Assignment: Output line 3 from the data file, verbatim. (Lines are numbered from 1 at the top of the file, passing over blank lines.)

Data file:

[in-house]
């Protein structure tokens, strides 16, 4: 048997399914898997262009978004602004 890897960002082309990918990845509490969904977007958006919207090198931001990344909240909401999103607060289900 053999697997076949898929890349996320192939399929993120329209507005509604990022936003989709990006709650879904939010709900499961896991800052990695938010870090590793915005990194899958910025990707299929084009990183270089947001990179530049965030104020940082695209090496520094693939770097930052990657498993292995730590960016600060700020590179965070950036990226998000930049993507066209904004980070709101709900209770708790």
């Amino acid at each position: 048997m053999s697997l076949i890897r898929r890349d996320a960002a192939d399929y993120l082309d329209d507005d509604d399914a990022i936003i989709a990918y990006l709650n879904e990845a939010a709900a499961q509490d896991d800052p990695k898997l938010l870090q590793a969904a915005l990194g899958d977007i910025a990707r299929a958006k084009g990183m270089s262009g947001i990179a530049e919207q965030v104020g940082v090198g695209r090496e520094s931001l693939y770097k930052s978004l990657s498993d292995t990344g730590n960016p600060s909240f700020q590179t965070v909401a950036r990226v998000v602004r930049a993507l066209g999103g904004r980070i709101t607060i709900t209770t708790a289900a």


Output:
């Amino acid at each position: 048997m053999s697997l076949i890897r898929r890349d996320a960002a192939d399929y993120l082309d329209d507005d509604d399914a990022i936003i989709a990918y990006l709650n879904e990845a939010a709900a499961q509490d896991d800052p990695k898997l938010l870090q590793a969904a915005l990194g899958d977007i910025a990707r299929a958006k084009g990183m270089s262009g947001i990179a530049e919207q965030v104020g940082v090198g695209r090496e520094s931001l693939y770097k930052s978004l990657s498993d292995t990344g730590n960016p600060s909240f700020q590179t965070v909401a950036r990226v998000v602004r930049a993507l066209g999103g904004r980070i709101t607060i709900t209770t708790a289900a």